SARI Ireland – sport to struggle against racism

by Denise Nanni and Milena Rampoldi, ProMosaik. In the following another interview we conducted this week about racism and the way to struggle against it in Ireland. Before we talked to The Red Card, then to Ken of SARI, active in Ireland since 1997, the European Year Against Racism. For ProMosaik racism is one of the major obstacles of inclusion, tolerance, and social justice in European societies. Anti-racism is the solution to promote an inclusive society, accepting diversity. It is also very important that we learn from other countries and projects to improve our own struggle against racism and discrimination of all kind in our communities. 
 Amina and Iesha Moustafa and Fadhila Hajji of Hijabs and Hat Tricks with the global Beyond Sport award.

In which context was your organization founded? 

SARI was founded in the context of the European Year Against Racism in 1997 and the high levels of the mental illness of xenophobia in the Irish Republic.
How has civil society been responsive to your initiative so far? 
SARI is a volunteer driven social enterprise with high profile projects and programmes with over 80 volunteers.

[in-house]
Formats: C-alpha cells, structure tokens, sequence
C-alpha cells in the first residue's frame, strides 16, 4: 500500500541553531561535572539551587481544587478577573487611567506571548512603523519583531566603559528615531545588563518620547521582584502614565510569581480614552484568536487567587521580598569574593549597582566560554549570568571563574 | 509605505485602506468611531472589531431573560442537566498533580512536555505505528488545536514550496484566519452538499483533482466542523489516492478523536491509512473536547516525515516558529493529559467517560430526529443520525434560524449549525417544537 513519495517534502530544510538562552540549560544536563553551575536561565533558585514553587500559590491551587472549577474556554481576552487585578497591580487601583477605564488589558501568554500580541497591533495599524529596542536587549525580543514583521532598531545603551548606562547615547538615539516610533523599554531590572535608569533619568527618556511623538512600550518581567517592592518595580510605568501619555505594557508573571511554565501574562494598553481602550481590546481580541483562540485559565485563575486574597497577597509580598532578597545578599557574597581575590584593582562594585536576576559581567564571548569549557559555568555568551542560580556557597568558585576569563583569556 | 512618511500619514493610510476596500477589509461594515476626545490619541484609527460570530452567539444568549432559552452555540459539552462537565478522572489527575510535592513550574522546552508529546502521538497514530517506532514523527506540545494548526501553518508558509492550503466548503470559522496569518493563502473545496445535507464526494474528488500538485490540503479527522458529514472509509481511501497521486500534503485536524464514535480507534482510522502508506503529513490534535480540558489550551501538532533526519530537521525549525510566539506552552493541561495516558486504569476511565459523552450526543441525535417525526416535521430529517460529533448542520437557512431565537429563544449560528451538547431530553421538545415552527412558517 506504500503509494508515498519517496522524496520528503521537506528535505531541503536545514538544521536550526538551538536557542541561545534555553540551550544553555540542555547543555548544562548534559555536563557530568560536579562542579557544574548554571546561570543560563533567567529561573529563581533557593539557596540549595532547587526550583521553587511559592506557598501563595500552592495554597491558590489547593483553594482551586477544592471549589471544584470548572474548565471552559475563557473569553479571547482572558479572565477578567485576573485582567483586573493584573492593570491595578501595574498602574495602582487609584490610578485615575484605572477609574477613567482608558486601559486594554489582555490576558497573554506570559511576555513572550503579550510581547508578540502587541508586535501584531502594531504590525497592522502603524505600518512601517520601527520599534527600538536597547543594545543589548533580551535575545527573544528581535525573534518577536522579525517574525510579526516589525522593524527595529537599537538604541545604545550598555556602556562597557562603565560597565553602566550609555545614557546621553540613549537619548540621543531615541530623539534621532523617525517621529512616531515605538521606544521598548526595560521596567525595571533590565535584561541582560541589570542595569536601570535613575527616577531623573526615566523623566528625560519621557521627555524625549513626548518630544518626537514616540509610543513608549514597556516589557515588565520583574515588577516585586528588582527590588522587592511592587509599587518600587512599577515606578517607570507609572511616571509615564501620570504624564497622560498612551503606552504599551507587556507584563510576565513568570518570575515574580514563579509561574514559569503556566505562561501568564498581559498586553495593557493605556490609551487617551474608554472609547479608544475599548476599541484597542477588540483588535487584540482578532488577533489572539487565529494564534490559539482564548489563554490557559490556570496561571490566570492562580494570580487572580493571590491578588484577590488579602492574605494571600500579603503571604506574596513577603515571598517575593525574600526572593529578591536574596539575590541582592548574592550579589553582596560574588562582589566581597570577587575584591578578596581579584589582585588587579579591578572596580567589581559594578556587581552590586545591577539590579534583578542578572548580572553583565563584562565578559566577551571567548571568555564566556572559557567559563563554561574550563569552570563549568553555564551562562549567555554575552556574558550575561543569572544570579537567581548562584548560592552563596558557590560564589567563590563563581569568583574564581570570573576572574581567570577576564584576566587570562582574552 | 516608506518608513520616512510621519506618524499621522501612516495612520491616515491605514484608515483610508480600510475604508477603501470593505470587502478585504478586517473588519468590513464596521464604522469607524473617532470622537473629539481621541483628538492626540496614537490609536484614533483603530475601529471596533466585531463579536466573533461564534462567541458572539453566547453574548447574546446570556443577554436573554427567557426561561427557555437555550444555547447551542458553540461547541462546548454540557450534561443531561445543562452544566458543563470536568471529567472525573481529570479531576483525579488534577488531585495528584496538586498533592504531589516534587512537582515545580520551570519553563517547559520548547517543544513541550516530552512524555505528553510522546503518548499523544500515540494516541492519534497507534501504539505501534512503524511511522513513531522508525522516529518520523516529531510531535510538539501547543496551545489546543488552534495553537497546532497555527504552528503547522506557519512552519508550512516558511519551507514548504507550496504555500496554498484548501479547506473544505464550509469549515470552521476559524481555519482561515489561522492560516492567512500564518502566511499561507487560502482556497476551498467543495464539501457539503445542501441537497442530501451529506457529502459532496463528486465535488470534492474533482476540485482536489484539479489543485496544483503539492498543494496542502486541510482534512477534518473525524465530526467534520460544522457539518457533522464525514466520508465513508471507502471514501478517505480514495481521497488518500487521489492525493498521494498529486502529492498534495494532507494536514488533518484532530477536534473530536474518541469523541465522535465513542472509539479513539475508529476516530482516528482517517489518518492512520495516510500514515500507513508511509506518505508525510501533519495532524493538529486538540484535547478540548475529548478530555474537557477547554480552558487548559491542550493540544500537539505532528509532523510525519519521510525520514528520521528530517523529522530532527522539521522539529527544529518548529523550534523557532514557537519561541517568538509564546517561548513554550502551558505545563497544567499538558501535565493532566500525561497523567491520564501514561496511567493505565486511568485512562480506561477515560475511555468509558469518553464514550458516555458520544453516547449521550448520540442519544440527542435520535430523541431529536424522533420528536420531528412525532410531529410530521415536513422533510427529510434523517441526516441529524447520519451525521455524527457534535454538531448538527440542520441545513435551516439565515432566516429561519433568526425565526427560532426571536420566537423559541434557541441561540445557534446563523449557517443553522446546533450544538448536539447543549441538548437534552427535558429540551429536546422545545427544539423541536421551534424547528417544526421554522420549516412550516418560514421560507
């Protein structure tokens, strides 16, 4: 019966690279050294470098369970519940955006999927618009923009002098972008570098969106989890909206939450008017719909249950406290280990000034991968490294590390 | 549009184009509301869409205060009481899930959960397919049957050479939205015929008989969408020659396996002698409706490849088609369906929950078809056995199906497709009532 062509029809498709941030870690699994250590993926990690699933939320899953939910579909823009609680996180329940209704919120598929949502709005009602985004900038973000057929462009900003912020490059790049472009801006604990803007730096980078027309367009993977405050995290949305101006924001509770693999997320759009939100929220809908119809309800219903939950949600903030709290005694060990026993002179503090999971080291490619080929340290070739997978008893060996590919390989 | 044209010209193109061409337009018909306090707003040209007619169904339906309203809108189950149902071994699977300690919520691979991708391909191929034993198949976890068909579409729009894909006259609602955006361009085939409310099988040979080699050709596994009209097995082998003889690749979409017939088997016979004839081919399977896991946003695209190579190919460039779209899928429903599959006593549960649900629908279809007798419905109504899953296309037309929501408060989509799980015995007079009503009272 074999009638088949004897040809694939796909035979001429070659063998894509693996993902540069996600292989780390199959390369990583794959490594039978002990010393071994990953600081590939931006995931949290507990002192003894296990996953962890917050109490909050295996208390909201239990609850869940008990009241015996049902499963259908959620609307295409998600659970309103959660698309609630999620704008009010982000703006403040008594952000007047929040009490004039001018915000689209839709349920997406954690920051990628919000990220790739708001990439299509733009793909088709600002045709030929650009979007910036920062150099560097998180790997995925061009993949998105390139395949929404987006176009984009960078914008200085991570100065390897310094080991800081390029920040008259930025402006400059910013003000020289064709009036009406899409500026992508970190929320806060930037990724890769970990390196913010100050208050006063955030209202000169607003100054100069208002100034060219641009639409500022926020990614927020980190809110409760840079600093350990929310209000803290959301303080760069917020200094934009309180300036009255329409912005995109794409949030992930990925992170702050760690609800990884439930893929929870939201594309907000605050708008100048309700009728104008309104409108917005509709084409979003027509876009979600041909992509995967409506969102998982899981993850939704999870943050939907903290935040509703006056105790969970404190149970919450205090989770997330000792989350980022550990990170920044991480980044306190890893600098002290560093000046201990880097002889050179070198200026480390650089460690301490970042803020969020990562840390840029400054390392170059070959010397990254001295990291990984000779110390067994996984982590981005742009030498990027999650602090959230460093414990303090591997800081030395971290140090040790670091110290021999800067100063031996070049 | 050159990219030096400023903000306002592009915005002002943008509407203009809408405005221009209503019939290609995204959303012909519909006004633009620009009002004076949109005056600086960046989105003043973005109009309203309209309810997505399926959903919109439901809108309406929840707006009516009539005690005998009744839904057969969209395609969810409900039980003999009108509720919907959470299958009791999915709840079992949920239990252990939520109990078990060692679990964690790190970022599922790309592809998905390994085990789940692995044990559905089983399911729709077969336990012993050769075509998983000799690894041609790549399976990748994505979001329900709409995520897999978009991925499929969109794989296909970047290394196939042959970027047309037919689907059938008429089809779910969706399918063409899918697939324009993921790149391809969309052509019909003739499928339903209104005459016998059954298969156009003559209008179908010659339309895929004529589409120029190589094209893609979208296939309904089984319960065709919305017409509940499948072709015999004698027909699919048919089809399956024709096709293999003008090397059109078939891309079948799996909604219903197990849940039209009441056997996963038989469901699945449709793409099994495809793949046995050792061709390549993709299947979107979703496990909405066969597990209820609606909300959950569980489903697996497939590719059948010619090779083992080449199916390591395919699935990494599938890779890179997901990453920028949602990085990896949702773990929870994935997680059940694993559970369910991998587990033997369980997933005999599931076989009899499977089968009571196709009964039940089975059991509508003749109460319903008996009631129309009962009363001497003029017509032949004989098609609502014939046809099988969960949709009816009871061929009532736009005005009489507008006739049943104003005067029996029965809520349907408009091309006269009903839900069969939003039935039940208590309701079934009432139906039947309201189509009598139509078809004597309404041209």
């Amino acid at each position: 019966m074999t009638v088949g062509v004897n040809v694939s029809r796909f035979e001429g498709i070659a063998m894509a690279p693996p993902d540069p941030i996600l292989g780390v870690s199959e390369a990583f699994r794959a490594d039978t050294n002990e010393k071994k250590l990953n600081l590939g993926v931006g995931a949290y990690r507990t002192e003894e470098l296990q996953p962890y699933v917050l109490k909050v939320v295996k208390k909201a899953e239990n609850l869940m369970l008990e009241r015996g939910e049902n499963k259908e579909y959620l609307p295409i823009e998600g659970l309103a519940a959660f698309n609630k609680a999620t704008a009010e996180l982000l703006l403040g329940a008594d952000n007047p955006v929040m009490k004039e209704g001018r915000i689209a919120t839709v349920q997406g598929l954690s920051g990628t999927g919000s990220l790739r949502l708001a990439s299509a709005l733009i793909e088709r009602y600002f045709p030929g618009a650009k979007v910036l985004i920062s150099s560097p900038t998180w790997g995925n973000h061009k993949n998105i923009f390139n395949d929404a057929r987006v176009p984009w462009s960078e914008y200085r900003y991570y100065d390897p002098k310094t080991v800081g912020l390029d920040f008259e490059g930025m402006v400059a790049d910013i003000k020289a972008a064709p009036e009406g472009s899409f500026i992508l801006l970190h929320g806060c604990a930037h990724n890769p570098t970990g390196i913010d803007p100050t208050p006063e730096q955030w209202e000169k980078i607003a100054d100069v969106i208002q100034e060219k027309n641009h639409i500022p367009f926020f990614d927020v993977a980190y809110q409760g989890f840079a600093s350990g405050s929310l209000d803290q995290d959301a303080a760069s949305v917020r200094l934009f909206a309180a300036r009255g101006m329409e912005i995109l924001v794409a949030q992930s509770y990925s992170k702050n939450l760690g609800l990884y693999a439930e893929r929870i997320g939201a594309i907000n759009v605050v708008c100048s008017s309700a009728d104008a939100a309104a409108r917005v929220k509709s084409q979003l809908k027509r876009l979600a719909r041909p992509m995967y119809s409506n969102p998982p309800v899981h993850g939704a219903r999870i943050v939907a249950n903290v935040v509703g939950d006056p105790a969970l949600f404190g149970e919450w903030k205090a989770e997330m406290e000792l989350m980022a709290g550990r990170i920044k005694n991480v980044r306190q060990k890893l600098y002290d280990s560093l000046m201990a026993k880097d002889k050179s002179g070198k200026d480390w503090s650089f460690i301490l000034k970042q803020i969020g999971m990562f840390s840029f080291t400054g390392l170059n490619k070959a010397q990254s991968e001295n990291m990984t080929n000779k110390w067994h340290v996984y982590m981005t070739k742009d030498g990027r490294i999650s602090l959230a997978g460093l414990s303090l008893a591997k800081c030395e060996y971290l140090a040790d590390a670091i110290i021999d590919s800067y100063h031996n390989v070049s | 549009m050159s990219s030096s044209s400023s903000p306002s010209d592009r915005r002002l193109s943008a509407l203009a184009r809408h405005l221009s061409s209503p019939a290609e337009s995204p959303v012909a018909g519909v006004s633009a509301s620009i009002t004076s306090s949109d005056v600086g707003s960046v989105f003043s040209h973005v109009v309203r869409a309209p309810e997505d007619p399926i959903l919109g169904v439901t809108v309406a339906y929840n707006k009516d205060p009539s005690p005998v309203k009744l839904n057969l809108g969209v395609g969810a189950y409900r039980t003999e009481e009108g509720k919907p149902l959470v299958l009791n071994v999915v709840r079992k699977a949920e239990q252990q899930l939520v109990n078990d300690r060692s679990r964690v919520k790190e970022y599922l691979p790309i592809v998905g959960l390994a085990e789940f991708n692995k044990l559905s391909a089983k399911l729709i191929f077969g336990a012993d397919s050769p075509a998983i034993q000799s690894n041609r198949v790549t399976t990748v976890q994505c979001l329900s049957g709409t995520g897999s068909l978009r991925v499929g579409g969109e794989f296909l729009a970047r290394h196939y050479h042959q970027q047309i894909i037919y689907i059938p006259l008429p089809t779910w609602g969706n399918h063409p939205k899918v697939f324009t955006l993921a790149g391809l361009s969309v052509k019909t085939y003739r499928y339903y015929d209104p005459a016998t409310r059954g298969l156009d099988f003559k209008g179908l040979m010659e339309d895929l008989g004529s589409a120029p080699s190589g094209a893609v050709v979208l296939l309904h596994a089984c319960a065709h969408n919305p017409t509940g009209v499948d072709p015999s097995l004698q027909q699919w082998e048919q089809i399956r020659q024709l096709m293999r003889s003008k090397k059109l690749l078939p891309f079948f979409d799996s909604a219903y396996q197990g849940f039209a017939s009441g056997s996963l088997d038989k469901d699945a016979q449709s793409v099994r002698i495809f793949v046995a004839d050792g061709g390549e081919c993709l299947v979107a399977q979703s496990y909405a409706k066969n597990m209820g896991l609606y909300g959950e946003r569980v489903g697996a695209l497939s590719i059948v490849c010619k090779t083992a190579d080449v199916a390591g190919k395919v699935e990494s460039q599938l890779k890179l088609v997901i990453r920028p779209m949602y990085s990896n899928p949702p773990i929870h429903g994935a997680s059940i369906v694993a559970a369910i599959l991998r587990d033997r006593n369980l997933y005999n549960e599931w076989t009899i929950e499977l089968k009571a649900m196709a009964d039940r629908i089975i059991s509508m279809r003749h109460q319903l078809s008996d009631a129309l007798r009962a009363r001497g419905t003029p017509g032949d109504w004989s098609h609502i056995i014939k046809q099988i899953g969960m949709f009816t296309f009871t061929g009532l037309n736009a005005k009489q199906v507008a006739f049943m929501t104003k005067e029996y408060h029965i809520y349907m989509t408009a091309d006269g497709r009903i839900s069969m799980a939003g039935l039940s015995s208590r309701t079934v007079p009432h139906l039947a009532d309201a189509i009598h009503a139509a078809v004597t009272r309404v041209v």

We have built up considerable respect from civil society and we are always struggling to build up a critical mass to fight all forms of discrimination in our communities and in our country.
What are, according your experience,  the most effective strategies in order to promote tolerance and democratic values among different communities?
Sport is by far the best medium. There is very high participation in many Sports. The Gaelic Athletic Association (an Amateur body) has nearly a million members and is the biggest amateur team sports body in the world.
Our Socrates-Football for Democracy pilot programme (borrowed from Corinthians FC of Brazil) has proved to be a very effective tool to combat intolerance and promote democratic engagement. 

Azeez Yusuff and Abdul Hajji, Sport Against Racism Ireland coaches and Youth Leaders collecting funds to build a football pitch for girls in Gaza

Do you use other means, apart from sport, in order to promote the intercultural dialogue?
Yes, all our programmes and projects are ‘people to people’ involving cultural integration and social inclusion.
The workshops for our youth leaders include modules on music, film and food modules.
Do you cooperate with any local authority or institution? If yes, how?
Yes, we sit on a community participation committee in Dublin City Council. We are research partners with the  Local Sports Partnership of Kerry County Council and Armagh, Banbridge and Craigavon Council in Northern Ireland.
Academic partners include Alpha College, Dublin, UNESCO Chair at Tralee Institute of Technology, FIFA Master at De Montfort University, Leicester, UK and ALBA, All Hallows College, Dublin. We are members of Anna Lindh Foundation, United for Intercultural Action, European Network Against Racism, The Council of Europe ‘No Hate’ Movement, Football Against Racism Europe (founder members) and streetfootballworld.